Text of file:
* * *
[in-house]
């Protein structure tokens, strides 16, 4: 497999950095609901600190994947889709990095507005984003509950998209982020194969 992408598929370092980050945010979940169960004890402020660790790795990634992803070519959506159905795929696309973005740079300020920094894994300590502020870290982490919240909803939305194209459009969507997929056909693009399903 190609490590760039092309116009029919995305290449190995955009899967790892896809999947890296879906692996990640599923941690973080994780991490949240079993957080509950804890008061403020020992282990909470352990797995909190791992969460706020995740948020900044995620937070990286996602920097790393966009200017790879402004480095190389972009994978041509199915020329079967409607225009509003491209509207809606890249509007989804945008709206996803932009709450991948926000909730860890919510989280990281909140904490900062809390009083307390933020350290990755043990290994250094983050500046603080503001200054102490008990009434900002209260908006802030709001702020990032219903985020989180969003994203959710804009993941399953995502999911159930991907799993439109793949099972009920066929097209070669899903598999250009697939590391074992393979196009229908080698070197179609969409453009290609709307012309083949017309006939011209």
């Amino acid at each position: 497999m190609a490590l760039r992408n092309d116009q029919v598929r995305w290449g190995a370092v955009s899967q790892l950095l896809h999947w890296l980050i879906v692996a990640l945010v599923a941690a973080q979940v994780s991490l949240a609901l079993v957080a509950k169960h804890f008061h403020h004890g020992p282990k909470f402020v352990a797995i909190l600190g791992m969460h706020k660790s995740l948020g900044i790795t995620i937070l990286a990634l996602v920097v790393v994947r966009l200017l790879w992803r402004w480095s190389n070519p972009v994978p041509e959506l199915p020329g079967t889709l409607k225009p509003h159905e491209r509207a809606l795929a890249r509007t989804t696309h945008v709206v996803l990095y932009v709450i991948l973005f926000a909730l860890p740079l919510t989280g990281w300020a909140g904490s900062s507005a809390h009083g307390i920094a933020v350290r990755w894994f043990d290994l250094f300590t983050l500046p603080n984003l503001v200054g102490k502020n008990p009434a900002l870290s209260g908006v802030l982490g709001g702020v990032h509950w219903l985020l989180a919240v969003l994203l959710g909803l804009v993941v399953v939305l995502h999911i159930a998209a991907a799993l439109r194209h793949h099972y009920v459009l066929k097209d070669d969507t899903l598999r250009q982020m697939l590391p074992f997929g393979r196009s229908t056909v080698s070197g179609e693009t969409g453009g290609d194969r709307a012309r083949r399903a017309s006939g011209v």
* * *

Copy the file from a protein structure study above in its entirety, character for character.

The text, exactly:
[in-house]
């Protein structure tokens, strides 16, 4: 497999950095609901600190994947889709990095507005984003509950998209982020194969 992408598929370092980050945010979940169960004890402020660790790795990634992803070519959506159905795929696309973005740079300020920094894994300590502020870290982490919240909803939305194209459009969507997929056909693009399903 190609490590760039092309116009029919995305290449190995955009899967790892896809999947890296879906692996990640599923941690973080994780991490949240079993957080509950804890008061403020020992282990909470352990797995909190791992969460706020995740948020900044995620937070990286996602920097790393966009200017790879402004480095190389972009994978041509199915020329079967409607225009509003491209509207809606890249509007989804945008709206996803932009709450991948926000909730860890919510989280990281909140904490900062809390009083307390933020350290990755043990290994250094983050500046603080503001200054102490008990009434900002209260908006802030709001702020990032219903985020989180969003994203959710804009993941399953995502999911159930991907799993439109793949099972009920066929097209070669899903598999250009697939590391074992393979196009229908080698070197179609969409453009290609709307012309083949017309006939011209």
């Amino acid at each position: 497999m190609a490590l760039r992408n092309d116009q029919v598929r995305w290449g190995a370092v955009s899967q790892l950095l896809h999947w890296l980050i879906v692996a990640l945010v599923a941690a973080q979940v994780s991490l949240a609901l079993v957080a509950k169960h804890f008061h403020h004890g020992p282990k909470f402020v352990a797995i909190l600190g791992m969460h706020k660790s995740l948020g900044i790795t995620i937070l990286a990634l996602v920097v790393v994947r966009l200017l790879w992803r402004w480095s190389n070519p972009v994978p041509e959506l199915p020329g079967t889709l409607k225009p509003h159905e491209r509207a809606l795929a890249r509007t989804t696309h945008v709206v996803l990095y932009v709450i991948l973005f926000a909730l860890p740079l919510t989280g990281w300020a909140g904490s900062s507005a809390h009083g307390i920094a933020v350290r990755w894994f043990d290994l250094f300590t983050l500046p603080n984003l503001v200054g102490k502020n008990p009434a900002l870290s209260g908006v802030l982490g709001g702020v990032h509950w219903l985020l989180a919240v969003l994203l959710g909803l804009v993941v399953v939305l995502h999911i159930a998209a991907a799993l439109r194209h793949h099972y009920v459009l066929k097209d070669d969507t899903l598999r250009q982020m697939l590391p074992f997929g393979r196009s229908t056909v080698s070197g179609e693009t969409g453009g290609d194969r709307a012309r083949r399903a017309s006939g011209v």